Those “smart” electrical meters in your homes certainly do enhance convenience – but it is the convenience with which your rulers can monitor you. And all of that high-tech weaponry, designed for overseas use, works equally well in the hands of your local police storm troopers. And those gruesomely efficient military robots will certainly never prove to be a threat to actual flesh and bone humans.

The idolatry that 21st century people display towards almost anything that is sleek, metallic, and cutting edge is disturbing at best and genocidal at worst. So-called modern civilization refuses to respect the ancient and elemental laws of nature and balance and limitation. Such pride and delusion will probably not just lead to grief – but to unimaginable tragedy.


And that is why I feel such kinship to the little native fisherman in his hand-carved cayuco. He does not need an electronic fish finder to catch his dinner. He does not need a robotic assembly line to build him a boat. And he does not need a Kindle self-help book to teach him basic decency.

Instead, he could draw from the reservoir of a thousand generations of human empathy, and row over to me and quietly ask,
“Are you okay?”

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9 thoughts on “The Machine is Not Your Friend!

  1. Ray,

    Magnificent article. Thank you so very much.

    I hear you; and concur with your assessment. I was driven to seek relief from the madness of it all via some healthy and unhealthy means.

    Circumnavigating the world several times and traveling extensively throughout the United States provided me with an avenue to heal and discover.

    I so love the descriptions in your story.

    While driving in Browning, Montana I came across a distinct Native drum beat in the distance. I followed the sound and it brought me to the ‘North American Native Pow Wow’. As I entered the make shift arena and the dancers arrived, I was drawn to a large Blackfoot Indian dressed in jungle fatigues, just behind the leaders of the procession.

    I was wearing some of my Marine Corps regalia. We caught each other’s eye, and this Indian began to run directly at me, in a sprint. Right up into the stands where I and the lady I was traveling with were standing. He picked me up in his arms and twirled me around his body, as he called my name.

    It seems that I was involved in rescuing this wounded man from a battlefield, while we secured a Medivac chopper for his evacuation. The imagery, warmth and love that I had for this Marine returned to me, as he swung me around like a rag doll.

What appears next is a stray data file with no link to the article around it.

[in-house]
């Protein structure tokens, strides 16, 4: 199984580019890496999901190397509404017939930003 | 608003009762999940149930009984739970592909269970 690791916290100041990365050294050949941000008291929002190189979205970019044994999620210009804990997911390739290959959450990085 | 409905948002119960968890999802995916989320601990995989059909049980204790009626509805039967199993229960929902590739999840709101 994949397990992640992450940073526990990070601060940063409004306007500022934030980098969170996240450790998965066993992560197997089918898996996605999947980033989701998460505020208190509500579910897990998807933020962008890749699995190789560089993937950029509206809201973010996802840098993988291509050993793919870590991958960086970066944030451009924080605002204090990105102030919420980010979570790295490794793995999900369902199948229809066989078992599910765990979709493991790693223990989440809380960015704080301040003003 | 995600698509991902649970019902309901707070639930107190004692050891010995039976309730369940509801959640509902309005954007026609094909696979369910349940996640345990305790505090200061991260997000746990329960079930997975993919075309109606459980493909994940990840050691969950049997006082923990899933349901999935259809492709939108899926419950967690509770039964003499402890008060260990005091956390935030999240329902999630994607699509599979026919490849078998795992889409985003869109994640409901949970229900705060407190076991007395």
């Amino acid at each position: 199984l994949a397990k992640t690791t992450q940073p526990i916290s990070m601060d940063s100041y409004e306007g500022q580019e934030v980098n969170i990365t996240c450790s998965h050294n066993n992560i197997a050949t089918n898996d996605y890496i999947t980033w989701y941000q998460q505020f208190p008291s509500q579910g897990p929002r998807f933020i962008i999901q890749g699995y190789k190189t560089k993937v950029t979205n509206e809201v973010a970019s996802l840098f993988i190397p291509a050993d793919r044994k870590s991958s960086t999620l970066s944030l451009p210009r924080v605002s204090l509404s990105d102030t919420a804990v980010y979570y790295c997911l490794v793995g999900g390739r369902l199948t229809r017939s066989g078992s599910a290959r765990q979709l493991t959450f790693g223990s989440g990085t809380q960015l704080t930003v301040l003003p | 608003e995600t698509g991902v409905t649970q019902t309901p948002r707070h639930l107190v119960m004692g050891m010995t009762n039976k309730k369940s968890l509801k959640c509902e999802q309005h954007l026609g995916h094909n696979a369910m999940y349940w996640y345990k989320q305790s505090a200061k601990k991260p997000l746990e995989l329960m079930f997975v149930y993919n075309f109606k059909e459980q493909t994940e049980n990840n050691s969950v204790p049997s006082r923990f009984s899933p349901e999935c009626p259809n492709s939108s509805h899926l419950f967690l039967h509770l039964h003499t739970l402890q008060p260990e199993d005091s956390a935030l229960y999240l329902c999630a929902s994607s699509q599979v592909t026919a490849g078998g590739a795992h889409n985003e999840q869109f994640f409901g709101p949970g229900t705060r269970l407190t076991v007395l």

My lady friend handled it like a trooper. However, as she was attempting to take our picture, the trembling in her arms and hands had to be steadied.

    Traveling, getting out of one’s box and disengaging from tech entanglements is a must for me.

    I’ve taken the journey within…Exploring the depths of consciousness and awareness…It has provided me with the adventure of a lifetime…

    Your beautifully put together article is inspirational, reinforcing and enlightening. Thanks again.

  2. Hi John,

    Thanks for your kind and complimentary remarks. And thanks for relating that vignette about the Native American/Marine. I never saved any lives in Vietnam, but fortunately I never had to take any either. I do my best to save soldiers’ lives these days by convincing them to not be lured into it.

    Here is my best example of that writing:

    Continued good luck with your introspection and writing.


  3. “Transhumanism is a recent movement that extols man’s right to shape his own evolution, by maximizing the use of scientific technologies, to enhance human physical and intellectual potential. While the name is new, the idea has long been a popular theme of science fiction, featured in such films as 2001: A Space Odyssey, Blade Runner, the Terminator series, and more recently, The Matrix, Limitless, Her and Transcendence.

    However, as its adherents hint at in their own publications, transhumanism is an occult project, rooted in Rosicrucianism and Freemasonry, and derived from the Kabbalah, which asserts that humanity is evolving intellectually, towards a point in time when man will become God. Modeled on the medieval legend of the Golem and Frankenstein, they believe man will be able to create life itself, in the form of living machines, or artificial intelligence.

    Spearheaded by the Cybernetics Group, the project resulted in both the development of the modern computer and MK-Ultra, the CIA’s “mind-control” program. MK-Ultra promoted the “mind-expanding” potential of psychedelic drugs, to shape the counterculture of the 1960s, based on the notion that the shamans of ancient times used psychoactive substances, equated with the “apple” of the Tree of Knowledge.